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Electronic Auction House First To Offer Mobile Agent

Date:
April 27, 1999
Source:
Washington University In St. Louis
Summary:
The booming world of electronic commerce now provides bidders using Internet auction houses such as eBay and OnSale with virtual agents to do their bidding. These agents are programs that literally do a buyer's bidding as he or she goes about another task, from cleaning the house to closing a big corporate deal. The agent reports back to the buyer on his or her PC every five minutes or so and is instructed not to bid above a certain price.

The booming world of electronic commerce now provides bidders using Internet auction houses such as eBay and OnSale with virtual agents to do their bidding. These agents are programs that literally do a buyer's bidding as he or she goes about another task, from cleaning the house to closing a big corporate deal. The agent reports back to the buyer on his or her PC every five minutes or so and is instructed not to bid above a certain price.

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Virtual agents have great advantages over human agents. They don't charge a 15 percent commission, for one. And they don't put you on hold when you call, for another. But the agents in current auction houses are limited by a lack of mobility -- they can't go to other auction houses to compare prices and enter the bidding there -- and capability -- they only perform within the narrow parameters of the auction at a particular Web site.

Now, a computer scientist at Washington University in St. Louis has created a group of versatile virtual agents for electronic commerce that runs the gamut from Swifty Lazarr to Jerry McGuire.

Tuomas Sandholm, Ph.D., assistant professor of computer science in the School of Engineering and Applied Science, has developed a prototype, or model, e-auction house that provides users with "mobile" agents that can monitor auctions, bid, set up auctions and move to other auctions, among other capabilities. The user has the full flexibility of Java programming language at his or her disposal when designing an agent. Also, an html interface is provided for non-programmers, allowing the user to specify what he or she wants the agent to do. The system automatically generates the Java code for the corresponding mobile agent and launches it.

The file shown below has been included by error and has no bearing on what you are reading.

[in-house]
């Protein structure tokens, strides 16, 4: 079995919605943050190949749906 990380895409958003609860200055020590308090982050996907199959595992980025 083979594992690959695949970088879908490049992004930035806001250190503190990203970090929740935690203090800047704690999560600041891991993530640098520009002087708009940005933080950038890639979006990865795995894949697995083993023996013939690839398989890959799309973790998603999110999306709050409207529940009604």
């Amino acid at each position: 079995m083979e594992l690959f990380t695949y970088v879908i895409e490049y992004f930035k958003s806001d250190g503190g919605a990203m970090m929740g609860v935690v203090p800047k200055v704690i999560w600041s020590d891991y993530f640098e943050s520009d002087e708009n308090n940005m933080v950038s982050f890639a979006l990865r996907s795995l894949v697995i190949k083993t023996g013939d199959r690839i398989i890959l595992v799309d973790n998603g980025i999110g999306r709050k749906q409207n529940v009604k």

The server presently has five different kinds of predesigned mobile agents, each tailored to the precise rules of a particular auction and each able to zoom through cyberspace to enter multiple auctions and return to the user's computer. The prototype server is called eMediator, and, though additional features are continuously being added, it already has features that go beyond those of any of the top eight on-line auction houses now on the Net.

Sandholm is a specialist in artificial intelligence and the mastermind behind eMediator. He has been working on agent-mediated e-commerce for nine years and has more than 85 publications on the topic. The prototype e-commerce server uses a mathematical tool called game theory and elements of expert systems to provide a comprehensive market place where virtual agents and real people alike can compete in a real marketplace. EMediator, though a research prototype, is an actual auction house, where people can both buy and sell, with noted restrictions. Its URL is: http://ecommerce.cs.wustl.edu/emediator/.

"To my knowledge, we are the first Internet auction house with mobile agents," says Sandholm. "In essence, we let the user create his or her own agent. In many auction houses the best bidding strategy is quite intricate and difficult for a user to grasp. Based on game theoretic analysis, we compiled the optimal bidding strategies into the different agents. This puts a novice user and a game theorist/expert bidder on equal footing for electronic commerce."

In a recently published technical report, "eMediator: A Next Generation Electronic Commerce Server," Sandholm described the five predesigned agents: